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Feeding tubes for felines

It's not hopeless
It's not hopeless
Karla Kirby

Feeding tubes save lives and are not used as frequently as they should be for anorexic patients. Unhappily, when most people hear the term "feeding tube", they tend to cringe or panic believing this is the end of their cat’s ninth life. Nevertheless, feeding tubes should not of necessity be looked upon as a death row sentence for kitty.

Loving cat owners often declare they would never put their dear friend through such an ordeal. Regrettably, these well meaning folks are not identifying the remarkable value of feeding tubes to support ailing feline patients while they heal from a temporary illness or injury. Most felines aren’t the least bit vexed by the tubes, but their humans often are.

Anyone who has ever attempted to syringe-feed an ailing cat for very long distinguishes the stress that is involved for both the cat and the human. This method is time consuming and often fails to meet the caloric and hydration needs of the feline.

Of course, feeding tubes are not correct for every situation and case selection necessitates attentive consideration always keeping the patient's best interest in mind and not the human's. For cats that are suffering from a persistent, terminal illness like renal failure or cancer, than the feeding tube is not of necessity apposite to use in these cases. It is a matter of personal choice to prolong the foreseeable in our cats and caregivers need to think long and hard before they allow a feeding tube to be put in a patient with a terminal illness when euthanasia may truly be a much more humane and a loving decision to make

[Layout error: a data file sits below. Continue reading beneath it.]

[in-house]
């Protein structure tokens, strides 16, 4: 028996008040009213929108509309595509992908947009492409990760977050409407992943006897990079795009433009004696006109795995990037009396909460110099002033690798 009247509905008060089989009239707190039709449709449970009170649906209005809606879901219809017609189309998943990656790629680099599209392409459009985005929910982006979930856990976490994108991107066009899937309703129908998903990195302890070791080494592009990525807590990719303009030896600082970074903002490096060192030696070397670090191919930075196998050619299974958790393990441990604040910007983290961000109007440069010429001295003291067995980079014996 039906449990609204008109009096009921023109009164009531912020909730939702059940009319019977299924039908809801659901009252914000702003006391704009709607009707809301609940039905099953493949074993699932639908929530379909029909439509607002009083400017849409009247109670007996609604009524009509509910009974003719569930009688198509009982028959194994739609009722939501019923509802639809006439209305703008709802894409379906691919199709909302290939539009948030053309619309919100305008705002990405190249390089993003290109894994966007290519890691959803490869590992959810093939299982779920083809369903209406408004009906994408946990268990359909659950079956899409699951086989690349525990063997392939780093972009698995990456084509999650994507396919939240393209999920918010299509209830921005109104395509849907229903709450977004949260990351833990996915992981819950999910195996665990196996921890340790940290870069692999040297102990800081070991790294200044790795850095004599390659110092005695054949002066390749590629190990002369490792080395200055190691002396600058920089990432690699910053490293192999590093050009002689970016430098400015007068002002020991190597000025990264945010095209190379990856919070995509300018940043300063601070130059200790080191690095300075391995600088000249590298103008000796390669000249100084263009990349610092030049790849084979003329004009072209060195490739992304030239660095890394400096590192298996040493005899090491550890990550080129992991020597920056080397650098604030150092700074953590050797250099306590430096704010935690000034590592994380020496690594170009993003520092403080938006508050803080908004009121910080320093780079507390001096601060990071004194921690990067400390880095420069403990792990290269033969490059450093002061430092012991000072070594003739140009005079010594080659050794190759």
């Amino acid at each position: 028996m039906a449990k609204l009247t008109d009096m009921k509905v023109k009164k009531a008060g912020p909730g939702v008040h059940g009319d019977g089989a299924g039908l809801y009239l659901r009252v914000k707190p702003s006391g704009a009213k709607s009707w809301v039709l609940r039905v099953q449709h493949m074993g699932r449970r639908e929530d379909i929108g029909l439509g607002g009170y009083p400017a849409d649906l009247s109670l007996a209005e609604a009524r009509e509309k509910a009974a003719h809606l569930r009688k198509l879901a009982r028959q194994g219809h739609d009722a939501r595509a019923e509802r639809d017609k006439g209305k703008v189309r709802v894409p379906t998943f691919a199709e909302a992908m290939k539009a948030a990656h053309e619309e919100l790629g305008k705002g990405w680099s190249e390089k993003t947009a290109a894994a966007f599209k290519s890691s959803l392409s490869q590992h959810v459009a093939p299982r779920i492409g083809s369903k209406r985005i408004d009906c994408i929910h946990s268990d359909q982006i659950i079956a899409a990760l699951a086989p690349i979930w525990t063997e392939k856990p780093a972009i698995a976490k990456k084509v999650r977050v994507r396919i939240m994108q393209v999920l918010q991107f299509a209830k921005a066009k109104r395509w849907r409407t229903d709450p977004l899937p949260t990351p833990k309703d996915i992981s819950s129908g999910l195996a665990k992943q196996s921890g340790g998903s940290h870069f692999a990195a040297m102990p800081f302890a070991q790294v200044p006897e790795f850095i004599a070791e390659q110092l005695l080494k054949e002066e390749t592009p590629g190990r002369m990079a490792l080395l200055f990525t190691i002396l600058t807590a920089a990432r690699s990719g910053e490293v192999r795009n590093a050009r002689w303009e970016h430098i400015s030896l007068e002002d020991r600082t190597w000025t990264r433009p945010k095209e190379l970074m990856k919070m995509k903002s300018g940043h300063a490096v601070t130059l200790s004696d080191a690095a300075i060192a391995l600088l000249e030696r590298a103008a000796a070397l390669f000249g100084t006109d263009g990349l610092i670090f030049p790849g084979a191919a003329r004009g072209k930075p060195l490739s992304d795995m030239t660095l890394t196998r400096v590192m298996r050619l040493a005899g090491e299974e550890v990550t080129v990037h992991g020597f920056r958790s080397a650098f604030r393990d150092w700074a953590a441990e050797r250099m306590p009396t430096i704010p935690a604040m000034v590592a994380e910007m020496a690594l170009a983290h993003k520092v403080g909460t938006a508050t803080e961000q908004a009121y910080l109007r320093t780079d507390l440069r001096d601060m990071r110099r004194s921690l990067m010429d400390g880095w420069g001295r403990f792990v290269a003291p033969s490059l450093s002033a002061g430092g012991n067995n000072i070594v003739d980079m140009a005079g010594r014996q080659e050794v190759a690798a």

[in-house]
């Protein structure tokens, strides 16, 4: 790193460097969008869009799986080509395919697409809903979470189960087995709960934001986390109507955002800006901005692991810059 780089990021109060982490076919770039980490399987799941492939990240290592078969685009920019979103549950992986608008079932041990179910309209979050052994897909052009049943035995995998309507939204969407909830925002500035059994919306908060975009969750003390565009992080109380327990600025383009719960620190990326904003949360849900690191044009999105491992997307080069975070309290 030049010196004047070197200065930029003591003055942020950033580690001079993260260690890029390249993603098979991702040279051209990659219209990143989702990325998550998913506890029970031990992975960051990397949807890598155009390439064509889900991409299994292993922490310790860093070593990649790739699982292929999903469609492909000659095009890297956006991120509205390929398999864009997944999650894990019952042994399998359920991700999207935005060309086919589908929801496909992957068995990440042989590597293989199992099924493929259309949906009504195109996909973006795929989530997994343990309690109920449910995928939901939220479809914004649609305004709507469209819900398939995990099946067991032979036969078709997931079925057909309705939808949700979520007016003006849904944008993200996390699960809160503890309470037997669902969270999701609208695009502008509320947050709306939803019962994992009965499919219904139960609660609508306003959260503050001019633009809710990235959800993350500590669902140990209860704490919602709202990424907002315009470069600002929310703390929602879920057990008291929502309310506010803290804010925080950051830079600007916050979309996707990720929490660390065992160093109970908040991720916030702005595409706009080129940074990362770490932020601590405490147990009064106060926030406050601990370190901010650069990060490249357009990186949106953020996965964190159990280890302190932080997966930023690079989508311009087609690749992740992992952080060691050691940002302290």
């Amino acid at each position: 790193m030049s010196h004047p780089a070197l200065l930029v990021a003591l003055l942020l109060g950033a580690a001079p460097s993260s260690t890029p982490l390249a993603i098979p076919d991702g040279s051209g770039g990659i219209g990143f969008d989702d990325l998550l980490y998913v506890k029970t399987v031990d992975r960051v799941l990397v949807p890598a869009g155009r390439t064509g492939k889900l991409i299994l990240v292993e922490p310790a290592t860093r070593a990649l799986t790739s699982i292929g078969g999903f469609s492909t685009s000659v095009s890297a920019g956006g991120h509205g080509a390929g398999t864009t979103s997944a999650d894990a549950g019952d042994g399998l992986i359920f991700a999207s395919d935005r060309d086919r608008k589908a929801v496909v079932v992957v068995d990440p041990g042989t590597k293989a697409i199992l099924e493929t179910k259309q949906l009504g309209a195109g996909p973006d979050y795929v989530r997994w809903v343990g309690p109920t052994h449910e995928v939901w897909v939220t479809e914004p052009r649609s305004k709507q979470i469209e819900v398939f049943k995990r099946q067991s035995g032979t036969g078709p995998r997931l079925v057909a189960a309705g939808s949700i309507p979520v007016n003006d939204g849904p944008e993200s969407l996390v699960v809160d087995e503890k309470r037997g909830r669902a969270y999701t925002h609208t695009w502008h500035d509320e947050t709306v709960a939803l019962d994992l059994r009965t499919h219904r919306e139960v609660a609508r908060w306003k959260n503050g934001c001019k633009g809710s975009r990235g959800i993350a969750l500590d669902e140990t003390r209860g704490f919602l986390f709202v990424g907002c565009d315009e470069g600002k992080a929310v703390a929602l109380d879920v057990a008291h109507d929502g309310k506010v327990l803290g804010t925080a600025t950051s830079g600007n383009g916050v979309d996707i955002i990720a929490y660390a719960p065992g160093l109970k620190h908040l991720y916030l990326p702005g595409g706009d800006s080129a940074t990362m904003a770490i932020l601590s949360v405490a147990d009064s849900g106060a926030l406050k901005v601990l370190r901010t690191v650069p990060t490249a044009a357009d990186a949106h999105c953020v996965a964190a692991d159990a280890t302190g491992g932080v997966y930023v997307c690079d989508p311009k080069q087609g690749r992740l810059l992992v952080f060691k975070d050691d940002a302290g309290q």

Feeding tubes do entail a short period of around ten minutes of general anesthesia to place and this is regularly a concern when the patient is quite debilitated. This is the reason why it is better to put a feeding tube in an anorexic patient as soon as possible, without deliberating delay.

The first tube that is a pharyngostomy ("P") tube. It goes into the side of the feline’s neck as shown and enters the back part of the oral cavity and after that heads down the esophagus. Some veterinarians favor using an esophagostomy ("E") tube which goes in lower down the neck. Both tubes work well but E tubes are the most universal feeding tube used.

Another type of feeding tube is known as a PEG tube. This tube takes more know-how to place and must stay in for a minimum of 2-3 weeks contrasting with P or E tubes which can be removed at any time. Moreover, PEG tubes have a higher risk for complications associated with them.

Each case has to be considered independently when deciding which type of tube to use.

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